Archive for February, 2014

Speed up OSX Mavericks

February 9th, 2014

Hi, so the tips for speeding up Mavericks are mostly the same as with Mountain Lion, with a few
exceptions, so I’m sort of copying the content over. Main differences are that you don’t need to necessarily use Chrome for browsing, since Safari 7 in Mavericks is finally fast again. The other tweak that won’t work is switching to a 2D Dock – in Mavericks there is only a 3D Dock. So the tweaks below are again mostly related to disabling vertical sync (BeamSync) and then ironing the anomalies that result from it – weird Mission Control and full-screen switching animations, so what we do is we basically disable those animations, problem solved = snappy UI.

1. Disable vertical sync (BeamSync)

Some remarkable human put together an app that disables BeamSync – no need to play around around with QuartzDebug anymore, so you can mostly forget about the jibba-jabba I wrote in the related ML post.

The program is called BeamSyncDropper2 and it works with Mavericks as well. Here is the link to it:

http://www.tonymacx86.com/customization/92201-beamsyncdropper-tool-disable-beamsync-permanently.html

Run it and enjoy disabled vertical sync. Even better, make it start at boot.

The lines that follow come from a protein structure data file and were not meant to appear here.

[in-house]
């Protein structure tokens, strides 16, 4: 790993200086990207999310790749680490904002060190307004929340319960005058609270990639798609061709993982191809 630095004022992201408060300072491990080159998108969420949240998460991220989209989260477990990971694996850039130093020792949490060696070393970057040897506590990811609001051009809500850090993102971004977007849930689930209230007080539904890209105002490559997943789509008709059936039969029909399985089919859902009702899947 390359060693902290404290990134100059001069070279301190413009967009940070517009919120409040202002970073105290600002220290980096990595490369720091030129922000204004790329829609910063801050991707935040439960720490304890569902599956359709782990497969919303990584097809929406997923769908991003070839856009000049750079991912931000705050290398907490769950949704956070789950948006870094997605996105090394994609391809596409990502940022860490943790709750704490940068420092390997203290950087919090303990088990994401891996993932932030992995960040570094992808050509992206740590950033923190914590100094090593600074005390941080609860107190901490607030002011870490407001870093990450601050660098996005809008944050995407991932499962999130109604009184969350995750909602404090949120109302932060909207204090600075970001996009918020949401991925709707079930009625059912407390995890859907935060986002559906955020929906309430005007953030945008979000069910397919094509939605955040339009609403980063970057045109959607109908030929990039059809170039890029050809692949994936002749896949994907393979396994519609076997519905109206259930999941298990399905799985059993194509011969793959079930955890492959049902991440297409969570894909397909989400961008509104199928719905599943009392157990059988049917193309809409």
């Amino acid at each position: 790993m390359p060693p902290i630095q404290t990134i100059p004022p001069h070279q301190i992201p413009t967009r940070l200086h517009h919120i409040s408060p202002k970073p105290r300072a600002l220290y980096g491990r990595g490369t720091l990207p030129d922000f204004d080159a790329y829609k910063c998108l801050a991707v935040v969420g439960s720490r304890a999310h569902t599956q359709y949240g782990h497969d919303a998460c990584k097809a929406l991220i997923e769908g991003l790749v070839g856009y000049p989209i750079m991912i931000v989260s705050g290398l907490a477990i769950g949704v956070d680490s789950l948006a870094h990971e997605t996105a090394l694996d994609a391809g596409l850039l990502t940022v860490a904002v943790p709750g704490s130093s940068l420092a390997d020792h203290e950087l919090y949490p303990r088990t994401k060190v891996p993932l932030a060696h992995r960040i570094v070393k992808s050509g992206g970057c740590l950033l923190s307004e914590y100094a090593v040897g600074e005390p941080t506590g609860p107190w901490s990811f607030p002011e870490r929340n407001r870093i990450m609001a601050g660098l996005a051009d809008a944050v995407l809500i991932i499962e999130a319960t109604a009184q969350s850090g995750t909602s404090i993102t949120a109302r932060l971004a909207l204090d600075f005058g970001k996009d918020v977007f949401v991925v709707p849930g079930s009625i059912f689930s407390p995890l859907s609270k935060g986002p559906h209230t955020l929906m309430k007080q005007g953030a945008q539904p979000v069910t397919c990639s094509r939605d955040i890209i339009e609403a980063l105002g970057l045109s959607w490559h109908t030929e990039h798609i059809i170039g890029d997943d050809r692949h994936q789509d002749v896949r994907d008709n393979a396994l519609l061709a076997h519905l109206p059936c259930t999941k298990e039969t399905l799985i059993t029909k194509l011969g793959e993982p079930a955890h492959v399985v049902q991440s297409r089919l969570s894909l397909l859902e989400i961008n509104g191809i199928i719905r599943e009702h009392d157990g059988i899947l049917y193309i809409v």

2. Show scroll bars only when scrolling – to fix scroll lag

In System Preferences > General, set scroll bars to show only “When scrolling”. This fixed choppy scrolling in a couple of apps and I decided to stick with this setting.

3. Disable laggy trackpad inertia scrolling

Inertia scrolling feels mostly laggy and Apple wants to force it down out throats. Disable it by going into System Preferences > Accessibility > Mouse & Trackpad > Trackpad options

and set “Scrolling: without inertia”

4. If you have two graphic chips, switch to a more powerful one (with GfxCardStatus)

Obviously, switching to a more powerful discrete graphic processor (say, Radeon 6750M/6770M, NVidia 330M/650M,…) will speed things up. But don’t worry, you can still have a fast Mavericks even if you only have integrated Intel HD 3000/HD 4000 graphics.

Contrary to the title, you don’t actually need GfxCardStatus program to switch to a more powerful graphic processor – you can do this in the Energy Saver preference pane as well by disabling “Automatic graphics switching”. It is just that it’s much more convenient to switch between discrete or integrated graphics with GfxCardStatus, so I definitely recommend installing it.

Download it from here: http://gfx.io/

5. Speeding up or disabling Mission Control transitions

So, we disabled BeamSync and now we have smooth scrolling, but somewhat choppy Mission Control transitions. Fortunately, Mavericks has an option to set transition duration. The shorter you set this, the less lag you will feel. You can not only shorten the transition time – you can also disable the animation completely.

To make a faster Mission Control animation, open up Terminal and type:

defaults write com.apple.dock expose-animation-duration -float 0.15